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Guerrillas and civilian participation: the National Resistance Army in Uganda, 1981–86

Published online by Cambridge University Press:  16 June 2005

Nelson Kasfir
Affiliation:
Dartmouth College.

Abstract

Guerrilla organisations vary greatly in their relations with civilians living in territories that they control. The NRA presents a rare, though not unique, case of a guerrilla group whose commitment to popular support deepened into democratic village management during the course of its civil war. The significant causal factors in deepening this commitment were its ideological conviction, relative military strength, dependence on civilian material assistance, and need for accommodation with civilian preferences in its operational area. It withdrew this commitment when it was under severe military pressure. Military survival was central to NRA calculations, but insufficient to determine its relations to civilians. In those phases of the war when the NRA soldiers were relatively secure, these other factors determined the type of civilian participation it supported. It organised clandestine civilian committees for assistance when it was dependent on civilians. During those periods when it held territory, it held elections for committees which managed their villages without NRA supervision.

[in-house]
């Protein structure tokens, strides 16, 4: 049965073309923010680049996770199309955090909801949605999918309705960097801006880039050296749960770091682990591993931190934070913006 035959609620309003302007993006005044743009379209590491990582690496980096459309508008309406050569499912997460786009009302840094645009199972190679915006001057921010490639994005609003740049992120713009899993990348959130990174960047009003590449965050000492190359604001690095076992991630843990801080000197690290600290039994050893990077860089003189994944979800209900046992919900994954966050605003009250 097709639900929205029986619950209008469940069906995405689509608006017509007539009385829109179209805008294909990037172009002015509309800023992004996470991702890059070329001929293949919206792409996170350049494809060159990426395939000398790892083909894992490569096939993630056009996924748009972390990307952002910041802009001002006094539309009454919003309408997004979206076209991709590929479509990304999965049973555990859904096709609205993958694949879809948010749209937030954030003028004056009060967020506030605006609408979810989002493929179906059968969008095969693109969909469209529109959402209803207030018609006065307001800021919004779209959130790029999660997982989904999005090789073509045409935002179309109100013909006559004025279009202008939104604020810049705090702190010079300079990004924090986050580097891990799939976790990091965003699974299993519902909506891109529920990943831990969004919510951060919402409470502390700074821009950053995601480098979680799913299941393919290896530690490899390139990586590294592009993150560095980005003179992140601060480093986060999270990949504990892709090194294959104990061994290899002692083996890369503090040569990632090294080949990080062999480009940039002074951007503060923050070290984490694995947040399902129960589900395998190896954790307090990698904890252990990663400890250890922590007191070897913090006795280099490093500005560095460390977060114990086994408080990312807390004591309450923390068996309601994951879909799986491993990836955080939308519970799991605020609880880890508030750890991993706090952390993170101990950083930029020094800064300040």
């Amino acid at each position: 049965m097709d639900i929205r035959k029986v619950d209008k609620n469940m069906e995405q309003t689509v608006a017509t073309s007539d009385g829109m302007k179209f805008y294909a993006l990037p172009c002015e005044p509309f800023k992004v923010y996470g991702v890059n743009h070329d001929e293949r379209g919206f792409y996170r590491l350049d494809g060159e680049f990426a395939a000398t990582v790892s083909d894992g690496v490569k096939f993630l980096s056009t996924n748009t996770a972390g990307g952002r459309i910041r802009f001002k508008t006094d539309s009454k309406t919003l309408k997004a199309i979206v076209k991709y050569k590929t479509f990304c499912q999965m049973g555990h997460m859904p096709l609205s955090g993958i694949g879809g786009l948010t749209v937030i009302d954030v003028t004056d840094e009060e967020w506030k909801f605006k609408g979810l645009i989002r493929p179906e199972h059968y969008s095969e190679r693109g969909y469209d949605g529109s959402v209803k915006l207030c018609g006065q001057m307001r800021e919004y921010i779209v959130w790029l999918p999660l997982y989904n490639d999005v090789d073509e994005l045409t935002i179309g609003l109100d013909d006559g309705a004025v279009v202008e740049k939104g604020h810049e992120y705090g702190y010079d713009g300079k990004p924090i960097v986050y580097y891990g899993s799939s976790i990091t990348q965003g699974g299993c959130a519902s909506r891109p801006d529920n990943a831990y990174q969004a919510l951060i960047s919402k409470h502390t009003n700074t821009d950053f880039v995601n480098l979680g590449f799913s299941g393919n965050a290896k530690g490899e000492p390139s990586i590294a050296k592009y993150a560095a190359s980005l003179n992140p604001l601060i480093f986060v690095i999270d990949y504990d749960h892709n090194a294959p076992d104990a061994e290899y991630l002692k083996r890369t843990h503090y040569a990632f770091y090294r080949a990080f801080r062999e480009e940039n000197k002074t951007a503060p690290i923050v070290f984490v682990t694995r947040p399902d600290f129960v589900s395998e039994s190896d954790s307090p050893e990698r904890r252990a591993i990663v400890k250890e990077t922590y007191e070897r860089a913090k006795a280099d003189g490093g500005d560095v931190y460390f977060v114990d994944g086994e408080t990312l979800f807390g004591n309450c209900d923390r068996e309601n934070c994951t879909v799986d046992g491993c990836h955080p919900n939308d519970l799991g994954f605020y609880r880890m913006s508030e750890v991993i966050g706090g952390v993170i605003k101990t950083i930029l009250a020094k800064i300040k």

Type
Research Article
Copyright
© 2005 Cambridge University Press

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Footnotes

The fieldwork for this paper was financed by research grants from the Whiting Foundation and Dartmouth College's Department of Government. I am grateful for both. I thank Stephen Hippo Twebaze for his invaluable research assistance, and Saihou and Deborah Saidy for their generous hospitality during my first two trips to Uganda to conduct interviews for this project. Jacob Asiimwe, Shelley Deane, William Foltz, Ronald Kassimir, Richard Ned Lebow, Mugisha Muntu, Stephen Twebaze and Jeremy Weinstein made helpful suggestions on earlier drafts, as did members of the Laboratory in Comparative Ethnic Processes, the Working Group in Comparative Politics, Dartmouth College and three anonymous referees. I am responsible for any errors of fact or judgement.

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